C++ FAQ Celebrating Twenty-One Years of the C++ FAQ!!!
(Click here for a personal note from Marshall Cline.)
Section 13:
[13.12] I still don't get it. Why shouldn't my Matrix class's interface look like an array-of-array?

The same reasons you encapsulate your data structures, and the same reason you check parameters to make sure they are valid.

A few people use [][] despite its limitations, arguing that [][] is better because it is faster or because it uses C-syntax. The problem with the "it's faster" argument is that it's not — at least not on the latest version of two of the world's best known C++ compilers. The problem with the "uses C-syntax" argument is that C++ is not C. Plus, oh yea, the C-syntax makes it harder to change the data structure and harder to check parameter values.

The point of the previous two FAQs is that m(i,j) gives you a clean, simple way to check all the parameters and to hide (and therefore, if you want to, change) the internal data structure. The world already has way too many exposed data structures and way too many out-of-bounds parameters, and those cost way too much money and cause way too many delays and way too many defects.

Now everybody knows that you are different. You are clairvoyant with perfect knowledge of the future, and you know that no one will ever find any benefit from changing your matrix's internal data structure. Plus you are a good programmer, unlike those slobs out there that occasionally pass wrong parameters, so you don't need to worry about pesky little things like parameter checking. But even though you don't need to worry about maintenance costs (no one ever needs to change your code), there might be one or two other programmers who aren't quite perfect yet. For them, maintenance costs are high, defects are real, and requirements change. Believe it or not, every once in a while they need to (better sit down) change their code.

Okay, my thongue wath in my theek. But there was a point. The point was that encapsulation and parameter-checking are not crutches for the weak. It's smart to use techniques that make encapsulation and/or parameter checking easy. The m(i,j) syntax is one of those techniques.

Having said all that, if you find yourself maintaining a billion-line app where the original team used m[i][j], or even if you are writing a brand new app and you just plain want to use m[i][j], you can still encapsulate the data structure and/or check all your parameters. It's not even that hard. However it does require a level of sophistication that, like it or not, average C++ programmers fear. Fortunately you are not average, so read on.

If you merely want to check parameters, just make sure the outer operator[] returns an object rather than a raw array, then that object's operator[] can check its parameter in the usual way. Beware that this can slow down your program. In particular, if these inner array-like objects end up allocating their own block of memory for their row of the matrix, the performance overhead for creating / destroying your matrix objects can grow dramatically. The theoretical cost is still O(rows*cols), but in practice, the overhead of the memory allocator (new or malloc) can be much larger than anything else, and that overhead can swamp the other costs. For instance, on two of the world's best known C++ compilers, the separate-allocation-per-row technique was 10x slower than the one-allocation-for-the-entire-matrix technique. 10% is one thing, 10x is another.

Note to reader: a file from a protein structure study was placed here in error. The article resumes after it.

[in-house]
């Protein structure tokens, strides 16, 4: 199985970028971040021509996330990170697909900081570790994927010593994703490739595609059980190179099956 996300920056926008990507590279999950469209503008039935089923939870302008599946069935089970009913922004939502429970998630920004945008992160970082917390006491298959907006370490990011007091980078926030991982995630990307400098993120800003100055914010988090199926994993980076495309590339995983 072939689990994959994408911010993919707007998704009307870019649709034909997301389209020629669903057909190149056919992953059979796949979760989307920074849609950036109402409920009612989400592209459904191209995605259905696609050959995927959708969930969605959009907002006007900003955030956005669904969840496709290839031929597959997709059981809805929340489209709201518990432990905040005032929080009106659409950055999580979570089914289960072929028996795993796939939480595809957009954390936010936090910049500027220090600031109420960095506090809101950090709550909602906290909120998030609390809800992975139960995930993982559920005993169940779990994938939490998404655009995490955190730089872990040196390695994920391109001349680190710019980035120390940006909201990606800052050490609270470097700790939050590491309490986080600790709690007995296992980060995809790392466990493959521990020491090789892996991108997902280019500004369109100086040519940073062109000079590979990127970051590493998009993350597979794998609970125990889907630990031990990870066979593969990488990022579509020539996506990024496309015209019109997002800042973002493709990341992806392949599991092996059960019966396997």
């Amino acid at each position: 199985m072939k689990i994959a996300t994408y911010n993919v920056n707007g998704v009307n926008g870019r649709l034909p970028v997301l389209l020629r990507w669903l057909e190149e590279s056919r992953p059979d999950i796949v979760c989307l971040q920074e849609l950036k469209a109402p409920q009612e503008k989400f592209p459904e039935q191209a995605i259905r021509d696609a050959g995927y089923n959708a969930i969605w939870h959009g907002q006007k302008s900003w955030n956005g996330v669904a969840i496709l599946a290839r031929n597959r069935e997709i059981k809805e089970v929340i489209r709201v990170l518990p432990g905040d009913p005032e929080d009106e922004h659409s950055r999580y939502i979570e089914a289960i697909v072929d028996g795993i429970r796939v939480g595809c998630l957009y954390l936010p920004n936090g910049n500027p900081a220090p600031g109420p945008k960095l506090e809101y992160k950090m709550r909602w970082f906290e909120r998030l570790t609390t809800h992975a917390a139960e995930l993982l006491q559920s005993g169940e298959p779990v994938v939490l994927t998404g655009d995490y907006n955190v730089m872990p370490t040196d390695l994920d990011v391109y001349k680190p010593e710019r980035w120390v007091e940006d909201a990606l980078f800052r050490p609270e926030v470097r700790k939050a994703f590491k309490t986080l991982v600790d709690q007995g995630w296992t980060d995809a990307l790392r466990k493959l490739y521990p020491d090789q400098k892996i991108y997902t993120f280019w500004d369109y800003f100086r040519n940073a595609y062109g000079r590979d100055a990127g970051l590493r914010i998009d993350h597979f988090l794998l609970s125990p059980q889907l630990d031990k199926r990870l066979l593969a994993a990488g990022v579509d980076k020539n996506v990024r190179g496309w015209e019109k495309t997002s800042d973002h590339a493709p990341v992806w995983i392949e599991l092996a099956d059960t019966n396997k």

If you want to check the parameters without the above overhead and/or if you want to encapsulate (and possibly change) the matrix's internal data structure, follow these steps:

  1. Add operator()(unsigned row, unsigned col) to the Matrix class.
  2. Create nested class Matrix::Row. It should have a ctor with parameters (Matrix& matrix, unsigned row), and it should store those two values in its this object.
  3. Change Matrix::operator[](unsigned row) so it returns an object of class Matrix::Row, e.g., { return Row(*this,row); }.
  4. Class Matrix::Row then defines its own operator[](unsigned col) which turns around and calls, you guessed it, Matrix::operator()(unsigned row, unsigned col). If the Matrix::Row data members are called Matrix& matrix_ and unsigned row_, the code for Matrix::Row::operator[](unsigned col) will be { return matrix_(row_, col); }

Next you will enable const overloading by repeating the above steps. You will create the const version of the various methods, and you will create a new nested class, probably called Matrix::ConstRow. Don't forget to use Matrix const& instead of Matrix&.

Final step: find the joker who failed to read the previous FAQ and thonk him in the noggin.

If you have a decent compiler and if you judiciously use inlining, the compiler should optimize away the temporary objects. In other words, the operator[]-approach above will hopefully not be slower than what it would have been if you had directly called Matrix::operator()(unsigned row, unsigned col) in the first place. Of course you could have made your life simpler and avoided most of the above work by directly calling Matrix::operator()(unsigned row, unsigned col) in the first place. So you might as well directly call Matrix::operator()(unsigned row, unsigned col) in the first place.